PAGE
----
Filed under: College Pranks, Practical Jokes and Mischief, Prank News, Pranksters, Satire, The History of Pranks
An exhibit in Harvard’s Pusey Library pays playful tribute to the Harvard Lampoon, one of the most influential satirical magazines in American history.
“Pranks at Pusey Library”
by Aidan Langston
August 6, 2016
Visitors to Pusey Library this summer have been greeted by a large cardboard cutout of a cow—part of an exhibit celebrating The Harvard Lampoon and the role it has played in Harvard’s comedic history. The exhibition, “Remorseless Irony and Sarcastic Pens: The Story of the Harvard Lampoon,” showcases photographs, drawings and other artifacts collected over the course of the Lampoon’s 140 years.
The cow is an homage to the Lampoon’s custom of unleashing farm animals on campus for comedic effect. William Randolph Hearst, a member of the Lampoon and the class of 1886—although his pranks resulted in his expulsion—is suspected of having sparked the tradition by releasing roosters in Harvard Yard. Lampoon members were also blamed for the appearance of a cow in the Yard sometime in the 1930s, which was “forcibly ejected” from the premises by Harvard police.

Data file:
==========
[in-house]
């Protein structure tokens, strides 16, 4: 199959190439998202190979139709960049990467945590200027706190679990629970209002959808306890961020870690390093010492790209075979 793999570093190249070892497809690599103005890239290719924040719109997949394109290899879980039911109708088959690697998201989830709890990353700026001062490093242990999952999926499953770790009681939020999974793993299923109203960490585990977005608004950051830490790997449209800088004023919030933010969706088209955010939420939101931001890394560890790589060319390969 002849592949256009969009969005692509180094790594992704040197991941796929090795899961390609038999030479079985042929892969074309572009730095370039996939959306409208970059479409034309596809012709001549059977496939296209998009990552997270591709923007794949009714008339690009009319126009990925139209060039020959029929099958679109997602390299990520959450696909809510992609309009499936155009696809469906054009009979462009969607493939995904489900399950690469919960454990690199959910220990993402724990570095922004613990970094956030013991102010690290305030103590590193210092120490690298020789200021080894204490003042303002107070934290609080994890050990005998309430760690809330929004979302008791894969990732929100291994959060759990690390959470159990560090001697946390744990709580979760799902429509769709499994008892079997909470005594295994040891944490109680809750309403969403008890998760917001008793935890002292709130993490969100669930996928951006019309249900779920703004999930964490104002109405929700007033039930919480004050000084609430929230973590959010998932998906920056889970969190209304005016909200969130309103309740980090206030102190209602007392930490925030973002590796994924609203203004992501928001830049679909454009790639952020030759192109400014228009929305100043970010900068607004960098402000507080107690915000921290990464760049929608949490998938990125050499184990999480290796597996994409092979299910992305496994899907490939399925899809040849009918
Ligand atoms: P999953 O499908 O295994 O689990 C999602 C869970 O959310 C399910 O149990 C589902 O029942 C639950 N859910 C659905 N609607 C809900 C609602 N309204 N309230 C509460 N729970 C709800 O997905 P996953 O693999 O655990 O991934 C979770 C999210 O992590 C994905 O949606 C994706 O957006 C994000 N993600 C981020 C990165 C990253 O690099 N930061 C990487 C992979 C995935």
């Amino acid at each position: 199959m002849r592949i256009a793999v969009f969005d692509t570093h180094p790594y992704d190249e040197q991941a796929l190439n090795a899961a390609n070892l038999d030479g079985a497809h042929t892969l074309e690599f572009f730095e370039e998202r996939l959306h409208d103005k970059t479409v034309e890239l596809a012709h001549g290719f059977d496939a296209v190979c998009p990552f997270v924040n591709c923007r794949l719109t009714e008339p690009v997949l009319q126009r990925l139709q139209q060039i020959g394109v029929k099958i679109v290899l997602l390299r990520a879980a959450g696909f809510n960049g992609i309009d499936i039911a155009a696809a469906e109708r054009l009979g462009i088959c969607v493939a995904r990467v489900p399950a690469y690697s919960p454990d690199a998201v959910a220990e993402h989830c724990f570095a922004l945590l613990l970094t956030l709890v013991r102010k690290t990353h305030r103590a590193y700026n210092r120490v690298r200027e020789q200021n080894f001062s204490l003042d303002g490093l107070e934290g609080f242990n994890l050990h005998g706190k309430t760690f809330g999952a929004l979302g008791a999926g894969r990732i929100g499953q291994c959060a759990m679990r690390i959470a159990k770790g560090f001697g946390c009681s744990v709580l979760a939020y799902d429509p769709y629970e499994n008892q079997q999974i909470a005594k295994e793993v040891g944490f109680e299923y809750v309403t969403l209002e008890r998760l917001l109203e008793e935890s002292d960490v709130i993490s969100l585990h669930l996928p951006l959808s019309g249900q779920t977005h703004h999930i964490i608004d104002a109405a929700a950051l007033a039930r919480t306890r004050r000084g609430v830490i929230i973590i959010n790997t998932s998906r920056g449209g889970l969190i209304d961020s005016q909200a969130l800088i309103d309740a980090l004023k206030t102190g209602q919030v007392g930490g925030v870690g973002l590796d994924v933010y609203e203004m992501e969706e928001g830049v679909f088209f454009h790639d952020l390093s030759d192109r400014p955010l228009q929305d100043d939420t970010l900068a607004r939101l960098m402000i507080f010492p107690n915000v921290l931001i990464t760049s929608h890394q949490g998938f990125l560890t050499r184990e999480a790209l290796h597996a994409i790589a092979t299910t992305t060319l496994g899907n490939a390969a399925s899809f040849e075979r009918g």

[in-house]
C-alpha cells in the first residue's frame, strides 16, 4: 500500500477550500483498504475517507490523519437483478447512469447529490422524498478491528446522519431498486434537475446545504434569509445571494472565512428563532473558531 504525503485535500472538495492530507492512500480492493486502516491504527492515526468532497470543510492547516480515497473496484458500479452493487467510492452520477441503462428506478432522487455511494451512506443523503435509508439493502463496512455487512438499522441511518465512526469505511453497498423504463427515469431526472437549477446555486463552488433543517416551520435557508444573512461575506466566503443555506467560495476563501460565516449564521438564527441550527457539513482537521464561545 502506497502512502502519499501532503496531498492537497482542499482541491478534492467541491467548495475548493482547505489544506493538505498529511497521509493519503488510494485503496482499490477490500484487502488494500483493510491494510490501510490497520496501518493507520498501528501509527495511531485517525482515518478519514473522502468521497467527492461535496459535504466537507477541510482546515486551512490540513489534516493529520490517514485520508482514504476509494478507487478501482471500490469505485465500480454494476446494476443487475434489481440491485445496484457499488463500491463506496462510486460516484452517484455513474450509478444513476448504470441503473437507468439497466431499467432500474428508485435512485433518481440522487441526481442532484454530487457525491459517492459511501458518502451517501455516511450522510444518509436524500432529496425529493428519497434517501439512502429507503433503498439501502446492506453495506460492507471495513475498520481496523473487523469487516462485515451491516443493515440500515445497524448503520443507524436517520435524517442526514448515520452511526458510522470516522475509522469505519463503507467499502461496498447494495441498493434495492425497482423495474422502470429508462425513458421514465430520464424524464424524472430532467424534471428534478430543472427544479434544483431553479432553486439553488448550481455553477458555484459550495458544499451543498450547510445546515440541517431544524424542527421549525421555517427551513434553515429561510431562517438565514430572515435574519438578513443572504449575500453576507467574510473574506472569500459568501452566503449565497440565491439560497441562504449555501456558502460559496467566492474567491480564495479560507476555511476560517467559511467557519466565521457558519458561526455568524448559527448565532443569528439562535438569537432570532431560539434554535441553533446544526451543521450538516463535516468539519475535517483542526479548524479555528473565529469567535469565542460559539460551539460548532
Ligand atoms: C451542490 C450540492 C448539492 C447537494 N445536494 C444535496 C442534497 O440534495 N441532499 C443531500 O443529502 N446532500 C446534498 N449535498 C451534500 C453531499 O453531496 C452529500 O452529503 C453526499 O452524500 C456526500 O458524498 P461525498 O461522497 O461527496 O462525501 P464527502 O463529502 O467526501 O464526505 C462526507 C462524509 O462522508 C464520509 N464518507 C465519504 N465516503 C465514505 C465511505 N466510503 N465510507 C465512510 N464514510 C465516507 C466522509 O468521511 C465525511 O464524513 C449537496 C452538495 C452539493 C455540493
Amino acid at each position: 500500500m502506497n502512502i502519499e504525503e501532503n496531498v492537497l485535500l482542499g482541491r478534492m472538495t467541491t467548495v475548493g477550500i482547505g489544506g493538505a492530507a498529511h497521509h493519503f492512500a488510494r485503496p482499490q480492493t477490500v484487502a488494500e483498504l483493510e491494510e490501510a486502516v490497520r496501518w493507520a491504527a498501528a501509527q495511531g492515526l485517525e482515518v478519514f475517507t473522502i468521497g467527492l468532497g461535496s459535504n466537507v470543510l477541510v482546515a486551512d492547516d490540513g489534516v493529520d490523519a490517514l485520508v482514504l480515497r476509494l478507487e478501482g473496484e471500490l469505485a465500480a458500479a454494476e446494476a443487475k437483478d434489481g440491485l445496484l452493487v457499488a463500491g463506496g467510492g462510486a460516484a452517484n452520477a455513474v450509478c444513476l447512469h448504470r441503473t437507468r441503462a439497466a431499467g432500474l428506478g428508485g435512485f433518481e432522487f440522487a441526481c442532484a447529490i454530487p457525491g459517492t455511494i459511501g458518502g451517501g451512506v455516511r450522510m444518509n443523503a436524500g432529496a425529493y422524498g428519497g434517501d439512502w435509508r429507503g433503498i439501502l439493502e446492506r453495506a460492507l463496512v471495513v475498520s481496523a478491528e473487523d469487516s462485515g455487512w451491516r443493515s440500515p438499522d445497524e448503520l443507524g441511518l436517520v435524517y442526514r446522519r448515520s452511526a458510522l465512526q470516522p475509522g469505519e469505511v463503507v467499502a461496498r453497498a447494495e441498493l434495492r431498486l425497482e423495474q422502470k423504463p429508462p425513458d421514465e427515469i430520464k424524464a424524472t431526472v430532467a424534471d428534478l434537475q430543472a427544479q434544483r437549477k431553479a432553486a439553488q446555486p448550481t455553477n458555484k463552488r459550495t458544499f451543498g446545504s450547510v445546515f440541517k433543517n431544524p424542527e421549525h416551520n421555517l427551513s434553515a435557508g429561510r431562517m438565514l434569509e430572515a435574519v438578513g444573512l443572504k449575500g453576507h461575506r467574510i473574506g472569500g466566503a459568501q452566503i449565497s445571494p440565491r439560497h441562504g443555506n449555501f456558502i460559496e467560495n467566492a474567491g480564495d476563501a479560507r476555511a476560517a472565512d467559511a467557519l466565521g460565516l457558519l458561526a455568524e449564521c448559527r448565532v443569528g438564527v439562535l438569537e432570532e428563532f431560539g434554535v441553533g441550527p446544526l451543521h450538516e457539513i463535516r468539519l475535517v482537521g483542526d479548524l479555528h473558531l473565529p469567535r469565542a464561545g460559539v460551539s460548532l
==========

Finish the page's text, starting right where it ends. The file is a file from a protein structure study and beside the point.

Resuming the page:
The exhibit contains an array of memorabilia from the magazine’s earliest days, ranging from photographs of the seven students who founded it in 1876 to a copy of its first issue.
In its pages, a jester—the first of the Lampoon’s unofficial illustrated mascots—made his debut. Another cartoon derisively imagined a feminist Harvard 100 years in the future. (This suggestion proved prescient: coeducational student housing at Harvard was introduced in 1970, and the Lampoon inducted its first female members in 1972—just a few years shy of the magazine’s centennial.)
Other, more mundane artifacts are also on display: minutes from Lampoon meetings over the years note milestones such as the official incorporation of the organization in 1902 and the purchase of its modern-day home on Bow Street—the “Lampoon Castle”—in 1909. The building, the exhibit notes, bears a resemblance to a human face; a photograph on display depicts it adorned with oversized sunglasses and a faux cigarette to honor Natalie Wood, who came in person to receive her “Worst Actress” award in 1966. Read more.